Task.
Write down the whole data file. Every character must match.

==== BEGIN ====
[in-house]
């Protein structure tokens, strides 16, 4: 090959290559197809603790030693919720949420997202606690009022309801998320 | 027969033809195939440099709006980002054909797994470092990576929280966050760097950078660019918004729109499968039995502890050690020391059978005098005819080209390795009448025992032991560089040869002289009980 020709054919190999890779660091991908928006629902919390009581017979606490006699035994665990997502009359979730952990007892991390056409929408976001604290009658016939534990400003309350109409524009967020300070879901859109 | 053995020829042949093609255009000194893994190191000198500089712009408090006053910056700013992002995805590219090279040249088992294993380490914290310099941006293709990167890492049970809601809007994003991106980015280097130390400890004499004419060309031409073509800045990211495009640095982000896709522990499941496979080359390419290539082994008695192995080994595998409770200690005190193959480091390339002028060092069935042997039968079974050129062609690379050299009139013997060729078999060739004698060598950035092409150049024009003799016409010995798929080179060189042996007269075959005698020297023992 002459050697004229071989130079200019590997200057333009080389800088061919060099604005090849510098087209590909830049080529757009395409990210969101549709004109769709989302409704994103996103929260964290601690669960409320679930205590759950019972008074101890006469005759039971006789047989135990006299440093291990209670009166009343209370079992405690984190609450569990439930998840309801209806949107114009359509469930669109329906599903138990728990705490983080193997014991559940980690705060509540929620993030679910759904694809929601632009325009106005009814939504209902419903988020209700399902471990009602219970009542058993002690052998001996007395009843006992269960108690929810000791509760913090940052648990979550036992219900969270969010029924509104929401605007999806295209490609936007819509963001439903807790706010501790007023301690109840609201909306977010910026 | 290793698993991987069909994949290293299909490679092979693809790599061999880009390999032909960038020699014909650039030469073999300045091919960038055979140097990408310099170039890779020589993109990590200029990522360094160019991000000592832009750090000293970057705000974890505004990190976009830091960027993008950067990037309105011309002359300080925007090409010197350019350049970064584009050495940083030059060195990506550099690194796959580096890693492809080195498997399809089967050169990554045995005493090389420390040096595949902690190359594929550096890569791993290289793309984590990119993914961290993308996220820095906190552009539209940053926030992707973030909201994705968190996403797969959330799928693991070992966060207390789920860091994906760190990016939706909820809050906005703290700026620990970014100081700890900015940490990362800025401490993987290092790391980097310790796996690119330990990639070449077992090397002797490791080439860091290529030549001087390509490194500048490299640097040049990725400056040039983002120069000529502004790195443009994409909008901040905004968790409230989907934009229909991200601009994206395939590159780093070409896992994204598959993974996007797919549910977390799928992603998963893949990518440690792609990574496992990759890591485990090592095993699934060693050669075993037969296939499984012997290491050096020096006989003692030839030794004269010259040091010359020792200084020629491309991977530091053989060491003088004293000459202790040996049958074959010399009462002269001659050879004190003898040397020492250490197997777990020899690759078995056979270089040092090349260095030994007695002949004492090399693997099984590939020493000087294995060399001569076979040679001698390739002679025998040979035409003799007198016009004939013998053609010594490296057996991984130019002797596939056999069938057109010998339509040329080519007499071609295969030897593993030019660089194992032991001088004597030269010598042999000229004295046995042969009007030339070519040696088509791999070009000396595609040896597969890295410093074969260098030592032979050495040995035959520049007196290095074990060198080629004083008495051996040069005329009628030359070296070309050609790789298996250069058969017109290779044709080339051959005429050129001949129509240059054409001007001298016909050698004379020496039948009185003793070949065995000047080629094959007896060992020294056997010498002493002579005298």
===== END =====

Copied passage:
[in-house]
């Protein structure tokens, strides 16, 4: 090959290559197809603790030693919720949420997202606690009022309801998320 | 027969033809195939440099709006980002054909797994470092990576929280966050760097950078660019918004729109499968039995502890050690020391059978005098005819080209390795009448025992032991560089040869002289009980 020709054919190999890779660091991908928006629902919390009581017979606490006699035994665990997502009359979730952990007892991390056409929408976001604290009658016939534990400003309350109409524009967020300070879901859109 | 053995020829042949093609255009000194893994190191000198500089712009408090006053910056700013992002995805590219090279040249088992294993380490914290310099941006293709990167890492049970809601809007994003991106980015280097130390400890004499004419060309031409073509800045990211495009640095982000896709522990499941496979080359390419290539082994008695192995080994595998409770200690005190193959480091390339002028060092069935042997039968079974050129062609690379050299009139013997060729078999060739004698060598950035092409150049024009003799016409010995798929080179060189042996007269075959005698020297023992 002459050697004229071989130079200019590997200057333009080389800088061919060099604005090849510098087209590909830049080529757009395409990210969101549709004109769709989302409704994103996103929260964290601690669960409320679930205590759950019972008074101890006469005759039971006789047989135990006299440093291990209670009166009343209370079992405690984190609450569990439930998840309801209806949107114009359509469930669109329906599903138990728990705490983080193997014991559940980690705060509540929620993030679910759904694809929601632009325009106005009814939504209902419903988020209700399902471990009602219970009542058993002690052998001996007395009843006992269960108690929810000791509760913090940052648990979550036992219900969270969010029924509104929401605007999806295209490609936007819509963001439903807790706010501790007023301690109840609201909306977010910026 | 290793698993991987069909994949290293299909490679092979693809790599061999880009390999032909960038020699014909650039030469073999300045091919960038055979140097990408310099170039890779020589993109990590200029990522360094160019991000000592832009750090000293970057705000974890505004990190976009830091960027993008950067990037309105011309002359300080925007090409010197350019350049970064584009050495940083030059060195990506550099690194796959580096890693492809080195498997399809089967050169990554045995005493090389420390040096595949902690190359594929550096890569791993290289793309984590990119993914961290993308996220820095906190552009539209940053926030992707973030909201994705968190996403797969959330799928693991070992966060207390789920860091994906760190990016939706909820809050906005703290700026620990970014100081700890900015940490990362800025401490993987290092790391980097310790796996690119330990990639070449077992090397002797490791080439860091290529030549001087390509490194500048490299640097040049990725400056040039983002120069000529502004790195443009994409909008901040905004968790409230989907934009229909991200601009994206395939590159780093070409896992994204598959993974996007797919549910977390799928992603998963893949990518440690792609990574496992990759890591485990090592095993699934060693050669075993037969296939499984012997290491050096020096006989003692030839030794004269010259040091010359020792200084020629491309991977530091053989060491003088004293000459202790040996049958074959010399009462002269001659050879004190003898040397020492250490197997777990020899690759078995056979270089040092090349260095030994007695002949004492090399693997099984590939020493000087294995060399001569076979040679001698390739002679025998040979035409003799007198016009004939013998053609010594490296057996991984130019002797596939056999069938057109010998339509040329080519007499071609295969030897593993030019660089194992032991001088004597030269010598042999000229004295046995042969009007030339070519040696088509791999070009000396595609040896597969890295410093074969260098030592032979050495040995035959520049007196290095074990060198080629004083008495051996040069005329009628030359070296070309050609790789298996250069058969017109290779044709080339051959005429050129001949129509240059054409001007001298016909050698004379020496039948009185003793070949065995000047080629094959007896060992020294056997010498002493002579005298």